In 1992, during an extended armed conflict in Rwanda's northwest, a cholera outbreak swept through the village of Bukani, five kilometers north of Ruhengeri, in Rwanda's mountainous northwest. The dead numbered in the hundreds. Bizimana's father was among them. When his mother died of meningitis six months ago, the fifteen-year-old boy was at an even greater loss.
"Believe me, my knowledge of caring for children is limited," Bizimana admits. "I understand much less than the little my nine-year-old sister knows."
The first weeks following his mother's death were particularly trying. Bizimana moved daily through the banana plantation surrounding Bukani, looking for work. Thirteen-year-old Ngendahimana was in charge of collecting water while his brother canvassed the village. The boys had no choice but to leave Bendantunguka, their five-year-old brother in the care of Muhawenimana, their nine-year-old sister.
"What else could we have done?" Bizimana asks. "We needed food and we needed water. I did not know Muhawenimana was not capable of watching Bendantunguka."
Each morning a bowl of sweet potatoes or beans was set aside by Bizimana for the two youngest children to eat. When the older boys returned at the end of their day, they only found the food, untouched. Asked time and again to stay home and watch her little brother, Muhawenimana could not resist running off to play with her friends. Left alone, Bendantunguka spent most of the day crying and wandering lost through the banana plantation. Something had to change.
If his family was to survive, Bizimana had to continue finding work. Ngendahimana's task of fetching water was no less important. Convincing Muhawenimana to stay home all day was not possible. "She is a little girl who likes to play with other little girls," Bizimana understands. "I can only ask so much of her."
For the better of his family, Bizimana married. A viable alternative as the need for someone to care for his siblings, cook for his family and maintain his home while he sought work, would always be present.
Bizimana understands that under the circumstances, his marrying at such a young age is extraordinary. "I simply did what I though best for all of us."
Able now to look more freely for work, any and every odd job he is offered, Bizimana accepts. Recently, he has been chopping wood in exchange for two kilograms of beans per day. The gesture of earning food as opposed to money for his labor Bizimana appreciates. "The people I work for know how my family and I live," he shares. "They are helping us by paying me in beans."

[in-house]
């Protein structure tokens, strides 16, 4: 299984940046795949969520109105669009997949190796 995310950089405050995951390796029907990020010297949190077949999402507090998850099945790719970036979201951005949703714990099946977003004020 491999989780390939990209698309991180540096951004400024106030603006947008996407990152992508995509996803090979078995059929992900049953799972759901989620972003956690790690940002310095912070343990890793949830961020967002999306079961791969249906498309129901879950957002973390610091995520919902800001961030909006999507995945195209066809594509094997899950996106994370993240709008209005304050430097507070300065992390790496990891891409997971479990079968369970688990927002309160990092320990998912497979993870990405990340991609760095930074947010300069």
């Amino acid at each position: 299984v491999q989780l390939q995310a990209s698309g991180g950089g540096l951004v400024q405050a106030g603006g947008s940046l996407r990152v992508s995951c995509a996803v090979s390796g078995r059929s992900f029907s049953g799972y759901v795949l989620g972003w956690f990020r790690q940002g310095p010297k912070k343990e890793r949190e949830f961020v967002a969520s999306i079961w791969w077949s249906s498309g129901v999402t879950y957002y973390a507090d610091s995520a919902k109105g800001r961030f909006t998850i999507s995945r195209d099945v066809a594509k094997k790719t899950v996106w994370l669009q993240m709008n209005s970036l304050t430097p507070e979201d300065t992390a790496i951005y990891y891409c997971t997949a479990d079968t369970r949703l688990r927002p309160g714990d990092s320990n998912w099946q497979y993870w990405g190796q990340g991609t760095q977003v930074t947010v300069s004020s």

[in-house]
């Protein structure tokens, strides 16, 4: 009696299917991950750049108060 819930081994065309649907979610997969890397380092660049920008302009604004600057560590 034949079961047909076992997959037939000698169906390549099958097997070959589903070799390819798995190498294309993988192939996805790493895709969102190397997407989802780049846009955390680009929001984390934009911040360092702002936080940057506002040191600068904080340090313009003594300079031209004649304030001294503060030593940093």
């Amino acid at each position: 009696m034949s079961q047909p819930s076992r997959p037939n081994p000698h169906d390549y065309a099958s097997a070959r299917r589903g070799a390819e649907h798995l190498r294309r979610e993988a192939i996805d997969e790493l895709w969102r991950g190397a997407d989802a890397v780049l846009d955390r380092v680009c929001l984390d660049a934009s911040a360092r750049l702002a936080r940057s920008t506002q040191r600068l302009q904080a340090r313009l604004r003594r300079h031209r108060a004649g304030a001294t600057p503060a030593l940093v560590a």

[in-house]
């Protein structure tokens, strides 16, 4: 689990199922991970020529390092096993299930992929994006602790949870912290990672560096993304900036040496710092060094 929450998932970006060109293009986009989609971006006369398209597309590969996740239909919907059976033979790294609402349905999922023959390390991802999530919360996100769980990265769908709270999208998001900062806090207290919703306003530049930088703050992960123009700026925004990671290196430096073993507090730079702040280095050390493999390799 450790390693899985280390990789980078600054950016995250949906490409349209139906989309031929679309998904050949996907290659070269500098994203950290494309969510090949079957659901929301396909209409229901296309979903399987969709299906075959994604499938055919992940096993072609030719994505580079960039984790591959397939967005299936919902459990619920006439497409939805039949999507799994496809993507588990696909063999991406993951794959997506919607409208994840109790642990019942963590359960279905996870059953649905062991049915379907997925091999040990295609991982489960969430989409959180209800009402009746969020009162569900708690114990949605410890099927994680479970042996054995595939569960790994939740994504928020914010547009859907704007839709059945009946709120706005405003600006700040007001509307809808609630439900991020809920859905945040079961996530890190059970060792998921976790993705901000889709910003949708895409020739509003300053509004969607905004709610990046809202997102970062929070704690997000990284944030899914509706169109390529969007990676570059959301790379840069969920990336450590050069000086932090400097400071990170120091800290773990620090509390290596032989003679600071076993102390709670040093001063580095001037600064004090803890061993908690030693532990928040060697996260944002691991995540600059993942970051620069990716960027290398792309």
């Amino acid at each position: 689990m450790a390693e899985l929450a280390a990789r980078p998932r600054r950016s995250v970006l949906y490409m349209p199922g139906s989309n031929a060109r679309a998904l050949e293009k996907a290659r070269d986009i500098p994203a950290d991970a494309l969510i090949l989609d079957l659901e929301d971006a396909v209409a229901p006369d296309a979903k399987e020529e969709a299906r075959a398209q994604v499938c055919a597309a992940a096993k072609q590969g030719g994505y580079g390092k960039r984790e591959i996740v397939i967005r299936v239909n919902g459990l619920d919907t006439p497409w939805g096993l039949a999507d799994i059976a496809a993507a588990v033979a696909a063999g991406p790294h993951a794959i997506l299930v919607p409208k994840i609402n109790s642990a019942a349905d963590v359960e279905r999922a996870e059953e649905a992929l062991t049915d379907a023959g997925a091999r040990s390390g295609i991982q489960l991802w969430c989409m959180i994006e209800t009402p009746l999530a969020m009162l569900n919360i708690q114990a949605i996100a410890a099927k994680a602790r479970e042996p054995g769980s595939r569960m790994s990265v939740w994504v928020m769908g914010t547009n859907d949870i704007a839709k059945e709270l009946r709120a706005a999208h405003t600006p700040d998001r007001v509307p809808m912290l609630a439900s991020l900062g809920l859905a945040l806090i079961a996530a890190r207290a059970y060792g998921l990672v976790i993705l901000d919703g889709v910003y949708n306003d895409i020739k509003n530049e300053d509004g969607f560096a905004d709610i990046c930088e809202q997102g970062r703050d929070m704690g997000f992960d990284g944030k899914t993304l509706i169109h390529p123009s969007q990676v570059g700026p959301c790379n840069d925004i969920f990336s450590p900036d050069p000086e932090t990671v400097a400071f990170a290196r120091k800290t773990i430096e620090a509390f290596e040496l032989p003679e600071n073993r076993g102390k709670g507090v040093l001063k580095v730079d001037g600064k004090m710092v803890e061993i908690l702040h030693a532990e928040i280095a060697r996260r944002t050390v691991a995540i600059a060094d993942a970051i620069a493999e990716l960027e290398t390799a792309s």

Bizimana would like to earn more for his family, but one job is all he can currently manage. Kind strangers gave him all of the clothes he, his wife and siblings wear. If there were more hours in the day, time could be dedicated to another job.
The family is in grave need of medicine. Bendantunguka has been sick for weeks. What ails the little boy is a mystery. Visiting the local health clinic to see a doctor cost money. Money the family does not have. An ever present problem.
With Bizimana's wife at home, Ngendahimana and Muhawenimana have enrolled in school. Money is also needed for their school uniforms, exercise books and pens. Regardless, Bizimana is determined to ensure that his siblings obtain an education, as the opportunity for him to return to school has passed.
"We need somebody in our family who is educated," Bizimana acknowledges. "I'll never be able to go back to school, graduate and find a good paying job. Working hard everyday so that my brothers and sister might, is my place."
The days, nights, weeks, months and years before Bizimana, are guaranteed to teem with obstacles. This he knows. He maintains hope that the sacrifices he has made and will forever be making will not be in vain.
"I pray that one day I hear my brothers and sister tell their friends that their big brother helped them grow-up," he reveals. "I will do my best to keep them alive so that one day their children will be blessed with an easier tomorrow."